Developing co-management in an artisanal gill net fishery of a deep hydro-electric reservoir in Sri Lanka

Abstract Victoria, is a recently (1984) impounded, deep, hydro-electric reservoir in Sri Lanka with an established commercial fishery. Participatory appraisal of the fishing community revealed decreasing reliance on fishing income with many fishermen moving away to supplementary occupations because of declining fish catches. Illegal fishing and theft of fishing gear resulting from open access, difficulties encountered in enforcing fisheries regulations and the need for fishermen to find alternative sources of income during low water levels are the major management problems. The top,down centralized management approach previously practised was ineffective in addressing any of these issues. Therefore, the possibilities and limitations for introducing co-management as an alternative management strategy were discussed. Financial hardship coupled with perceived benefits through state sponsored welfare schemes caused a positive attitude change among fishermen, making them respond favourably to fishery management. Establishing a licensing system for controlled access, ensuring greater user-group participation through equitable distribution of state sponsored benefits among members, attempting to enforce penalties for illegal fishing linked with surprise checks to enforce management regulations, and obtaining stakeholder perceptions regarding management issues are some of the recent steps taken by the Fishermen's Co-operative Society which would positively contribute towards developing effective co-management in this reservoir. [source]

Open access harvesting of wildlife: the poaching pit and conservation of endangered species

Erwin H. Bulte
Abstract We extend the traditional G,S model of open access by defining a non-concave harvesting function. We demonstrate the possible existence of multiple equilibria and perverse comparative statics and show that small changes in the underlying economic parameters may trigger large jumps in species' abundance. Finally, we briefly discuss implications for management. [source]


ABSTRACT. We examine the relationship between growth, resource abundance and trade when the natural resource is renewable and open access and there is inter-industry learning by doing. We find growth is not sustainable in the closed economy and can be sustained in the open economy only so long as the labor forced engaged in resource extraction shrinks over time. Comparisons of steady state welfare in autarky and free trade reveal that for very high or low world prices of the resource-based good, it is possible for the economy to gain from trade. However if the price is intermediate, it may instead lose. [source]

A case for the community college's open access mission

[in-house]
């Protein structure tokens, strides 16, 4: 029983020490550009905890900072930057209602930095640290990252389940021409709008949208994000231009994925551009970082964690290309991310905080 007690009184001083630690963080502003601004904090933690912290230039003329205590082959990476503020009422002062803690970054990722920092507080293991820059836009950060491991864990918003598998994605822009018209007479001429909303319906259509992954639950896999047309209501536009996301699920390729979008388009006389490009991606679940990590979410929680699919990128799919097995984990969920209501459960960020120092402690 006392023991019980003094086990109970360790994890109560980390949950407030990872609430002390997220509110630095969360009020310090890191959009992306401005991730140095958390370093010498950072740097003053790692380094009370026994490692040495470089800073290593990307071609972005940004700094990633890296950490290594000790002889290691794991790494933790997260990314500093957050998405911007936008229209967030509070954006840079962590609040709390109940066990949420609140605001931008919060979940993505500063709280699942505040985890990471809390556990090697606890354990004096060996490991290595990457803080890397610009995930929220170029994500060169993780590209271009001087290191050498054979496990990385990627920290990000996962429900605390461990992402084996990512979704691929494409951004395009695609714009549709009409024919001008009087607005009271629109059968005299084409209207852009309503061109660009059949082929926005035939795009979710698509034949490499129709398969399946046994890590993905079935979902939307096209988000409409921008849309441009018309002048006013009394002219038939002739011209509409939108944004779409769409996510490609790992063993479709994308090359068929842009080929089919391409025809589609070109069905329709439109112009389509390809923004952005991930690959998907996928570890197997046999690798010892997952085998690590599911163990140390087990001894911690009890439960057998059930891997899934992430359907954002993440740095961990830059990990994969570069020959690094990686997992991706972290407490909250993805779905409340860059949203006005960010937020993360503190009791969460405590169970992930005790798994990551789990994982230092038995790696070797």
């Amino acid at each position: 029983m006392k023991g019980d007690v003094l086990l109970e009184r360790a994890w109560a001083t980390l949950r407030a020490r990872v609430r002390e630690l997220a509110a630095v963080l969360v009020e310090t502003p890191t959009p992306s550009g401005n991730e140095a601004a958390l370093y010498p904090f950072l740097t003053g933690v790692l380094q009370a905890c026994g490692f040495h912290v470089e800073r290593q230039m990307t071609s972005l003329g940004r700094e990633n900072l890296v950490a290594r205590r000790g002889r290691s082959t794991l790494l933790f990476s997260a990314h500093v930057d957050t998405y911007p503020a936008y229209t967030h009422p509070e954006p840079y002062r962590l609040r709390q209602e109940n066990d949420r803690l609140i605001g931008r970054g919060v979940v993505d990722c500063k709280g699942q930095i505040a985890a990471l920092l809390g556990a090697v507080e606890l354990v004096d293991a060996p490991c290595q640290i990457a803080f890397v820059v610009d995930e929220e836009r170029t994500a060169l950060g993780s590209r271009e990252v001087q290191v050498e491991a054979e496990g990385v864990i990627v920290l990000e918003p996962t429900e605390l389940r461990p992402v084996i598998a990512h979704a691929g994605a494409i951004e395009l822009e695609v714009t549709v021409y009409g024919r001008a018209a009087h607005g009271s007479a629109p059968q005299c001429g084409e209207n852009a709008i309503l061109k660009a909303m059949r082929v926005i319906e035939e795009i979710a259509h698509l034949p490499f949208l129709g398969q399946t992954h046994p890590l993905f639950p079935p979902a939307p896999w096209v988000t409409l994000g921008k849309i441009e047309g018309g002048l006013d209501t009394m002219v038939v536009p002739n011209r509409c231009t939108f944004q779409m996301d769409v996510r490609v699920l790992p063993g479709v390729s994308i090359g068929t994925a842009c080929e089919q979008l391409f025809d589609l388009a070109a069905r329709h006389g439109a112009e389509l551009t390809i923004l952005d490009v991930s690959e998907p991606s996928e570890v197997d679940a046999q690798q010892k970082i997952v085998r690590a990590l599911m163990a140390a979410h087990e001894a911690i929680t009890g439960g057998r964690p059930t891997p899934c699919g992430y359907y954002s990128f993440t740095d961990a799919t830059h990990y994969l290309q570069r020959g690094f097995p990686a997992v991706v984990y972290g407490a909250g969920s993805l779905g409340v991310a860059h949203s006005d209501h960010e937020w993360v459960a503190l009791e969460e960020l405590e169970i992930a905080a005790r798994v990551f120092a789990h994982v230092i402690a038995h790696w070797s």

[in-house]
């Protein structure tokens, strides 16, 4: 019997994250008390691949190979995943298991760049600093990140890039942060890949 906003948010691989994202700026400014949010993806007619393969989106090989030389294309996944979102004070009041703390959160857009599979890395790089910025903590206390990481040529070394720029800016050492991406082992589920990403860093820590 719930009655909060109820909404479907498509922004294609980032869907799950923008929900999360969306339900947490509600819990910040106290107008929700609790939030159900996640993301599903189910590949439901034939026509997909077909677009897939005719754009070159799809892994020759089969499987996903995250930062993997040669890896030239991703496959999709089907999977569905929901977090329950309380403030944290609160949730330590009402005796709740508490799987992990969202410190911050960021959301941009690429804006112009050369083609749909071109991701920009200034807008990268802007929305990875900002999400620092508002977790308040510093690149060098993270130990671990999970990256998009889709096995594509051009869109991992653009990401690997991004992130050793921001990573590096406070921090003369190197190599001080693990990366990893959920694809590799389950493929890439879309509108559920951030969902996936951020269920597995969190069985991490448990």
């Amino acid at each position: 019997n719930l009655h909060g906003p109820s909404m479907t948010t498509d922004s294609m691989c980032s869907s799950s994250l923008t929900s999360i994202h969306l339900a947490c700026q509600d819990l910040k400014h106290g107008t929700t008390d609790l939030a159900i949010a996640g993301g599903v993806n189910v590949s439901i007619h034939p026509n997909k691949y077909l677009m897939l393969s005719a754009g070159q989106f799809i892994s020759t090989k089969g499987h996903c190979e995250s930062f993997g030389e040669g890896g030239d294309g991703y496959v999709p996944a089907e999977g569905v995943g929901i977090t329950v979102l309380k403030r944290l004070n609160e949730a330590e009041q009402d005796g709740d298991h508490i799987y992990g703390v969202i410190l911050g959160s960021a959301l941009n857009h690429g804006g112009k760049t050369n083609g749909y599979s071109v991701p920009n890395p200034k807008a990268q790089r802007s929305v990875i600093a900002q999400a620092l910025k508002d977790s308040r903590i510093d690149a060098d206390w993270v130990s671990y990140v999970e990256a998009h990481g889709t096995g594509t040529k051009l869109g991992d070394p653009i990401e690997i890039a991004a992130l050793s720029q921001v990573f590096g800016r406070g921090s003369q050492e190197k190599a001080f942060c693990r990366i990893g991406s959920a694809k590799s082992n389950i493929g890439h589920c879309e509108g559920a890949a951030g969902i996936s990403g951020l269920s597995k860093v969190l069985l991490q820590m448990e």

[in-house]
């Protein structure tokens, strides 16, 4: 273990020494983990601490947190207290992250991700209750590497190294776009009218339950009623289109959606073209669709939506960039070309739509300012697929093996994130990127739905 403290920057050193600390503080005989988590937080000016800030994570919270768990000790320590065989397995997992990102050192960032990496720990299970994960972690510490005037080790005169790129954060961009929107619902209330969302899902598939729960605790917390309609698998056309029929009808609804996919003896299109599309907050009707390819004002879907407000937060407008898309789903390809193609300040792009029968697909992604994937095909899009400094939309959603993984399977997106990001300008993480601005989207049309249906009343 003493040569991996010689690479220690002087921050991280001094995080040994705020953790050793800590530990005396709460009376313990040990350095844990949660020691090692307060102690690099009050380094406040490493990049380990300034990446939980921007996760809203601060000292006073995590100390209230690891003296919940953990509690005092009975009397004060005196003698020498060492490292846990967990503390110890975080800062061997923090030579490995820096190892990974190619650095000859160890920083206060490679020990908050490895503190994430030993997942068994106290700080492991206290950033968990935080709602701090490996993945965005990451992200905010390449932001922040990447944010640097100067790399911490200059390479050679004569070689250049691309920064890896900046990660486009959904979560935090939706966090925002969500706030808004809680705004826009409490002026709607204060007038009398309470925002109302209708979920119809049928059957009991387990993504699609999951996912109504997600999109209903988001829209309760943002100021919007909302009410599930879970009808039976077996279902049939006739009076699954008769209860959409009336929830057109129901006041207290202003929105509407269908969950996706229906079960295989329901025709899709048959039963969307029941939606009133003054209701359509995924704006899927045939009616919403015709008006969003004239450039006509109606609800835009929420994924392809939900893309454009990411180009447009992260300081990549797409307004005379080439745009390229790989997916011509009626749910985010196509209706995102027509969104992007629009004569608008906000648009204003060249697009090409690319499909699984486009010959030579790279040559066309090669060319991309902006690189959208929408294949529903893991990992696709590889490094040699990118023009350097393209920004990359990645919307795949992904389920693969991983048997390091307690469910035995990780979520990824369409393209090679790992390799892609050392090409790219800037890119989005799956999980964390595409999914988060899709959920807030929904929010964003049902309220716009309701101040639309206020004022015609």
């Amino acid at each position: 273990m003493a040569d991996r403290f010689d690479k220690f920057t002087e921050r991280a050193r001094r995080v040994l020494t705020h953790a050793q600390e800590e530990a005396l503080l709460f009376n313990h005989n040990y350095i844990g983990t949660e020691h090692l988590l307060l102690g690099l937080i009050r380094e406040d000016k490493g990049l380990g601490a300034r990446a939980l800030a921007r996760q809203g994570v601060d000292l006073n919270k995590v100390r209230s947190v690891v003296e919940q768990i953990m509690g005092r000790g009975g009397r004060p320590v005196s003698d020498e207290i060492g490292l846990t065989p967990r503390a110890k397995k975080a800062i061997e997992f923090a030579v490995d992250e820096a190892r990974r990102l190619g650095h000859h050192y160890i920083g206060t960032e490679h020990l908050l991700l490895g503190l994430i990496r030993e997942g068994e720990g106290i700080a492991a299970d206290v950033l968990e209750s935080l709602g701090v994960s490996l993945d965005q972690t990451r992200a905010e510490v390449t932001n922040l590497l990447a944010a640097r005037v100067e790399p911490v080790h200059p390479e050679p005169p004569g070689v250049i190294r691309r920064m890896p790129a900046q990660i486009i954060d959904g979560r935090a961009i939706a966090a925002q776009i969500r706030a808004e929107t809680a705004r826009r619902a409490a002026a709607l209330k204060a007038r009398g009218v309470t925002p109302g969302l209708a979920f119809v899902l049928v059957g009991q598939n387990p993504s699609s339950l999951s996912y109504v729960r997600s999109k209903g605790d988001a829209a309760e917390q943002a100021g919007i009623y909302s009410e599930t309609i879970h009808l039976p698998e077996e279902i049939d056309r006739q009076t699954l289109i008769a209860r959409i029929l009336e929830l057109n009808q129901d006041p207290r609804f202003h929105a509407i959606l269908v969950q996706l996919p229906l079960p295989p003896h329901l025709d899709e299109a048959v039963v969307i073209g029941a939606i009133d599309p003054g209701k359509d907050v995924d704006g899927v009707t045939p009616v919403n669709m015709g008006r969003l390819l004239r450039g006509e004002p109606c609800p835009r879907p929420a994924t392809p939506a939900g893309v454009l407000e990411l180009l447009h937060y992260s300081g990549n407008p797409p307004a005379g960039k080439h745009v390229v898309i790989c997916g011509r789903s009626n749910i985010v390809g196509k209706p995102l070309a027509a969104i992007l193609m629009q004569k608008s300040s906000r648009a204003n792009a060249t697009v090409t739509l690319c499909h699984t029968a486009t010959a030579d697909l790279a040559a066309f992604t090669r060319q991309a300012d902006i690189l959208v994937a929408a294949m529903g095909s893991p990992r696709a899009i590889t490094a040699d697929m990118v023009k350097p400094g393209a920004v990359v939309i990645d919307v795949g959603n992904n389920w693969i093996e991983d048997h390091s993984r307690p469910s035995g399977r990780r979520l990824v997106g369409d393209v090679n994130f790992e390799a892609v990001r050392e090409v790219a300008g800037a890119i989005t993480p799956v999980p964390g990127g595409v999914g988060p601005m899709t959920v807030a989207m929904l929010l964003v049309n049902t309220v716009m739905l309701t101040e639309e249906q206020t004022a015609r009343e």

Henry D. Shannon
America's community colleges have a unique mission to provide open access and affordable education to all who desire to learn. Unfortunately, this core mission is being threatened by myriad economic, social, and political challenges that community college leaders must confront and overcome. [source]

File-sharing, Filtering and the Spectre of the Automated Censor

The European Parliament's Bono report is an example of how politicians can speak up for the interests of citizens against those of multi-national corporations. The report concerned the economic status of the cultural industries in Europe, but it has become known for one amendment, protecting citizens' rights on the Internet. The issue at stake is open access to the Internet, versus alleged copyright infringement through online file sharing. As the UK sets out its own policy proposals for copyright and the Internet, the Bono amendment invites us to consider the wider agenda for copyright enforcement, content filtering and the potential for industrial censorship. [source]

The open-access high-throughput crystallization facility at EMBL Hamburg

Jochen Mueller-Dieckmann
Here, the establishment of Europe's largest high-throughput crystallization facility with open access to the general user community is reported. The facility covers every step in the crystallization process from the preparation of crystallization cocktails for initial or customized screens to the setup of hanging-drop vapour-diffusion experiments and their automatic imaging. In its first year of operation, 43 internal and 40 external users submitted over 500 samples for a total of 2985 crystallization plates. An electronic booking system for registration, the selection of experimental parameters (e.g. drop size, sample-to-reservoir ratio) and the reservation of time slots was developed. External users can choose from more than 1000 initial crystallization conditions. By default, experiments are kept for six months and are imaged 15 times during this time period. A remote viewing system is available to inspect experiments via the internet. Over 100 stock solutions are available for users wishing to design customized screens. [source]